Giangiorgio Trissino

Giangiorgio Trissino dal Vello d'oro, born in Vicenza ( july 8 1478), was the most famous intellectual of Vicenza in the '500. Poet and philosopher, man of letters and diplomat of the Curia, humanist, expert of the art of war and keen on architecture, he had a troubled life, also for his attitude in favour of the Emperor.
He wrote comedies, tragedies as "Sofonisba" (the first modern tragedy) and the poem "L'Italia liberata dai Goti", an attempt of epic poetry revival. He actively took part in the debate about the italian language, backing up the idea of a common language mixing all the italian dialects, not only the tuscan.
In his villa (Cricoli)  was used to meet one of the most important Accademia of Vicenza. In his age certainly Trissino was one of the protagonists of the cultural life, though his presence in the city was not continuous. In fact, he frequently travelled, living in Rome, Padua and Venice; for a period he was banished because he was a supporter of the antivenetian politics of the emperor Massimiliano.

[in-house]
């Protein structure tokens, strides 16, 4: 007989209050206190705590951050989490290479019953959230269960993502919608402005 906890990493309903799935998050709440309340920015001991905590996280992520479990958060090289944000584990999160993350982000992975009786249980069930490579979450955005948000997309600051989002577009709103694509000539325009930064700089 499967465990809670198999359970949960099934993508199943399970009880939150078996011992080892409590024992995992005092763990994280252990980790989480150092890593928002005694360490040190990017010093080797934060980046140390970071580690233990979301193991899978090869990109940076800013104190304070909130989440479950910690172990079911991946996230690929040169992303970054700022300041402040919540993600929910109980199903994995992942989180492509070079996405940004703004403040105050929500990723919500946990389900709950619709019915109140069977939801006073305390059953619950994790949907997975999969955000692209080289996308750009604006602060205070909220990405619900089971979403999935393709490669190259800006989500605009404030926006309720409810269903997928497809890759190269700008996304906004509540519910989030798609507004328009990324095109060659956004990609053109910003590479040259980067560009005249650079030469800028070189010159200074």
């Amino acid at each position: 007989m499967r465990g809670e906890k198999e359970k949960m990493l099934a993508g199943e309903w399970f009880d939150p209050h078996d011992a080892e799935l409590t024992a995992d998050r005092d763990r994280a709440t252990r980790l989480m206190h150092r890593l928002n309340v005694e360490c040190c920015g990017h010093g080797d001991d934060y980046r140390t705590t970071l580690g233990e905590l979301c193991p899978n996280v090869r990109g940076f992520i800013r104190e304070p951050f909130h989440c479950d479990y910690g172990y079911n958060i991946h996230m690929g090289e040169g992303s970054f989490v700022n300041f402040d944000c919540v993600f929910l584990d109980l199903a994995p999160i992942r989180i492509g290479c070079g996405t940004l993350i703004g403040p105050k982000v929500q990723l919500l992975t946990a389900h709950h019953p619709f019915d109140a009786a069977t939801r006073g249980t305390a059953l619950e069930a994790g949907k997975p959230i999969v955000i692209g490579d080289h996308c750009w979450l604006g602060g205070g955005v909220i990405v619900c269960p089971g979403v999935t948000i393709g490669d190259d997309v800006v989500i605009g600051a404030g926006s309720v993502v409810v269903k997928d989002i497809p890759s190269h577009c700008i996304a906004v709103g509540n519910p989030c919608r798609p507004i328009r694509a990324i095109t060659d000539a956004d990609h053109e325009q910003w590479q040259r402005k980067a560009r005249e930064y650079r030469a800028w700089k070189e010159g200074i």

Trissino's name is linked to that of Andrea Palladio because he "discovered" the famous architect and took care of Palladio's "liberal" and humanistic education.
He died in Rome in 1550 and was buried in Sant'Agata in Suburra church.

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